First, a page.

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Since its inception in 1978, The Lizard Island Reef Research Foundation has raised more than $10.7 million to support science on the Reef.

The Research Station is seeking to sustain its current operations, expand its Fellowships & Grants program, enhance its function as a Biodiversity Hub and further energise its engagement with science students and visitors.

You can support these and other projects by making a donation. Donations are tax-deductible in Australia.



Why is the work at Lizard Island so important?

At the Lizard Island Research Station, about 100 research projects are carried out each year by professional scientists and postgraduate research students from Australia and overseas. This work has resulted in more than 1700 scientific publications. The knowledge contained in these publications is available to reef managers worldwide, who use it to develop plans for conservation of coral reefs.

This level of output can only be achieved because the Research Station provides the facilities that scientists need, right on the Reef. The Station would not be able to operate and our fellowship program would not be possible without the continuing support of donors and members of the Lizard Island Reef Research Foundation.


Why does coral reef research need support?

By 1992, 10% of the world's coral reefs had already been damaged beyond repair and a further 60% were considered to be under threat. Humans are directly responsible for much of this damage through destructive fishing practices, poor coastal management and global warming. The massive climate-related coral bleaching event of 1998 pushed the estimate of destroyed reefs to 27% of the world's total. For further details, see "Status of Coral Reefs of the World: 2000" by Clive Wilkinson, available as a pdf file on the Global Coral Reef Monitoring Network website.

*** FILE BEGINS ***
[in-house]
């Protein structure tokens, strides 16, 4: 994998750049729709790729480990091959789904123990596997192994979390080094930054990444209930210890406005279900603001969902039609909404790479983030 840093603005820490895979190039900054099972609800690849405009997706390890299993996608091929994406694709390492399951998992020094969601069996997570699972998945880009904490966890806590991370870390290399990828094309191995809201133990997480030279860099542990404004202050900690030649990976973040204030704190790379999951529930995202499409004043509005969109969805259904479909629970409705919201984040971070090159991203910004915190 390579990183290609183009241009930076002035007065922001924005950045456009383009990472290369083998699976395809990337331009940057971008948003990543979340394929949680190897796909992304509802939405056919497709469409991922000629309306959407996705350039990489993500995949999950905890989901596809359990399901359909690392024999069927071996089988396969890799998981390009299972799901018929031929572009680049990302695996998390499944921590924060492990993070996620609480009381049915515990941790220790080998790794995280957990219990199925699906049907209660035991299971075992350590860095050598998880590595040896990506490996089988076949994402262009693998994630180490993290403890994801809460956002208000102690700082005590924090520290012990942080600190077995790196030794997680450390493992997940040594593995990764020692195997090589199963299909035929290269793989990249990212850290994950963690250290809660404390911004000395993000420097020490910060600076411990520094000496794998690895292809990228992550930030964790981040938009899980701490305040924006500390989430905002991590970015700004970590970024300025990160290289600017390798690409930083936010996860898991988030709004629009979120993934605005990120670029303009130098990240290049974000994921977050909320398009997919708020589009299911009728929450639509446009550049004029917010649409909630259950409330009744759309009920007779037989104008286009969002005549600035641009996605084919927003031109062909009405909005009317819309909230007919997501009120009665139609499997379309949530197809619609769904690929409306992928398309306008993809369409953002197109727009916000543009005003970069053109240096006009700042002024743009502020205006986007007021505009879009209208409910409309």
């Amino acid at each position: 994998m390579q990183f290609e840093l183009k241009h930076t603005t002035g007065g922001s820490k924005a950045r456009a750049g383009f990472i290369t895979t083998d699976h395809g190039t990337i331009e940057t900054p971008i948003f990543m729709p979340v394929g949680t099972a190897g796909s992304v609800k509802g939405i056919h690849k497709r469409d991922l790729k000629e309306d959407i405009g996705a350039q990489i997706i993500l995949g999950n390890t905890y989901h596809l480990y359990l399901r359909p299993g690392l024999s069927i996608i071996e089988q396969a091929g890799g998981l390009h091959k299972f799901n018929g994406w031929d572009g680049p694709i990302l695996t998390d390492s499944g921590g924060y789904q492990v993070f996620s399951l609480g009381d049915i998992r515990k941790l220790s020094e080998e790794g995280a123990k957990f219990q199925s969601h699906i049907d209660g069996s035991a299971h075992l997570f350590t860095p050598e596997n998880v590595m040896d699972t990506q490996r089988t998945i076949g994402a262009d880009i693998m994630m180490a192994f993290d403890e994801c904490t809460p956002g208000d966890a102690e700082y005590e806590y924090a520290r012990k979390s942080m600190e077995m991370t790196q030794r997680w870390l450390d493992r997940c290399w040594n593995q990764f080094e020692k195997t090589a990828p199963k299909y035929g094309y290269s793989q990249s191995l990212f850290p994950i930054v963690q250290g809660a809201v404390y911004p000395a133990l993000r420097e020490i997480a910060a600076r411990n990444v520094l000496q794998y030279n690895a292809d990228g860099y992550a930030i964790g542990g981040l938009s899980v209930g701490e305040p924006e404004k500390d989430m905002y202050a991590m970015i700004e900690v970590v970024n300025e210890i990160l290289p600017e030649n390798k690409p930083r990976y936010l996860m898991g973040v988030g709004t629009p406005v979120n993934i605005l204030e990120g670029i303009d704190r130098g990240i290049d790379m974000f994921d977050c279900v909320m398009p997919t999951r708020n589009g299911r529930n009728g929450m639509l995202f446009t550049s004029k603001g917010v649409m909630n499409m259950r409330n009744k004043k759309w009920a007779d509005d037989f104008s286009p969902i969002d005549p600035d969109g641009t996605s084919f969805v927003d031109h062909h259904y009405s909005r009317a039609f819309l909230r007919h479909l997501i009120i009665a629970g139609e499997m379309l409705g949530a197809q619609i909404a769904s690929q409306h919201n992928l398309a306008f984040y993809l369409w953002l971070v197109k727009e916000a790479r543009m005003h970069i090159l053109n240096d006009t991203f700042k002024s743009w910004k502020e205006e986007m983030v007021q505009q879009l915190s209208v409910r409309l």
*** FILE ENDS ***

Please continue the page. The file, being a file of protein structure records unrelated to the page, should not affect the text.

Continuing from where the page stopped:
We know very little about this vast treasure house. For example, the spectacular annual mass coral spawning on the Great Barrier Reef was discovered as recently as the 1980s. There is so much to learn about coral reefs - we have only just scratched the surface.

Any form of underwater research is expensive and it is even more so in locations remote from major population centres. Island research stations provide the most cost-effective way of facilitating research on coral reefs. In Australia and elsewhere, however, government funding is inadequate to develop and maintain island research stations. Scientists and other users pay fees that cover operating expenses at the Lizard Island Research Station, but these are not sufficient to allow for any capital development. Such funding must come from individuals and from industry.


Fellowships & grants made possible with donations

The Lizard Island Reef Research Foundation and its donors support numerous research programs at Lizard Island.

The Foundation's Science Committee and the Australian Museum award the following Fellowships and Grants:

  • Lizard Island Doctoral Fellowship
  • Ian Potter Doctoral Fellowship at Lizard Island
  • Isobel Bennett Marine Biology Fellowship
  • John and Laurine Proud Fellowship
  • Yulgilbar Foundation Fellowship
  • Lizard Island Reef Research Foundation Fellowship
  • Crown-of-Thorns Starfish Research Grant